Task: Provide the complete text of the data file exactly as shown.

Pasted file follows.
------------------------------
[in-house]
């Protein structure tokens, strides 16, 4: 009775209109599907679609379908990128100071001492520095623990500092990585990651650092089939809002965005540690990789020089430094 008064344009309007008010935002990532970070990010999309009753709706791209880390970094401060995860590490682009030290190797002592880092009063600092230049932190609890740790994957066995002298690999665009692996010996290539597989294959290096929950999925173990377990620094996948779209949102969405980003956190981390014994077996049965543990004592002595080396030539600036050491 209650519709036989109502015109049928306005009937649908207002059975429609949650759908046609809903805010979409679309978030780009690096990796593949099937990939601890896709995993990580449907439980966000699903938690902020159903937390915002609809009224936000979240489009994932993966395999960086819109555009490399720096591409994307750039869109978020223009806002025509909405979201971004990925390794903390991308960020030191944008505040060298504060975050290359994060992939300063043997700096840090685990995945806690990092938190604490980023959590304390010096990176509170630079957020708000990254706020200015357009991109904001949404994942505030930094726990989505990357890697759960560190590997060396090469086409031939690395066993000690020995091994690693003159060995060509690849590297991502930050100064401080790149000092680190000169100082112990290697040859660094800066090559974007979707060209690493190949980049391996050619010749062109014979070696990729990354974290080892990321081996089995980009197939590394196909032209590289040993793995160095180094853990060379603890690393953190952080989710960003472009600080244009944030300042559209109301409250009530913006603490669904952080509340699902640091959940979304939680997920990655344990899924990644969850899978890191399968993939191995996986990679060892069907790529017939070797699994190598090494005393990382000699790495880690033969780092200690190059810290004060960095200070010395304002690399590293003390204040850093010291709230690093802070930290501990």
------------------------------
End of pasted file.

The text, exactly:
[in-house]
């Protein structure tokens, strides 16, 4: 009775209109599907679609379908990128100071001492520095623990500092990585990651650092089939809002965005540690990789020089430094 008064344009309007008010935002990532970070990010999309009753709706791209880390970094401060995860590490682009030290190797002592880092009063600092230049932190609890740790994957066995002298690999665009692996010996290539597989294959290096929950999925173990377990620094996948779209949102969405980003956190981390014994077996049965543990004592002595080396030539600036050491 209650519709036989109502015109049928306005009937649908207002059975429609949650759908046609809903805010979409679309978030780009690096990796593949099937990939601890896709995993990580449907439980966000699903938690902020159903937390915002609809009224936000979240489009994932993966395999960086819109555009490399720096591409994307750039869109978020223009806002025509909405979201971004990925390794903390991308960020030191944008505040060298504060975050290359994060992939300063043997700096840090685990995945806690990092938190604490980023959590304390010096990176509170630079957020708000990254706020200015357009991109904001949404994942505030930094726990989505990357890697759960560190590997060396090469086409031939690395066993000690020995091994690693003159060995060509690849590297991502930050100064401080790149000092680190000169100082112990290697040859660094800066090559974007979707060209690493190949980049391996050619010749062109014979070696990729990354974290080892990321081996089995980009197939590394196909032209590289040993793995160095180094853990060379603890690393953190952080989710960003472009600080244009944030300042559209109301409250009530913006603490669904952080509340699902640091959940979304939680997920990655344990899924990644969850899978890191399968993939191995996986990679060892069907790529017939070797699994190598090494005393990382000699790495880690033969780092200690190059810290004060960095200070010395304002690399590293003390204040850093010291709230690093802070930290501990």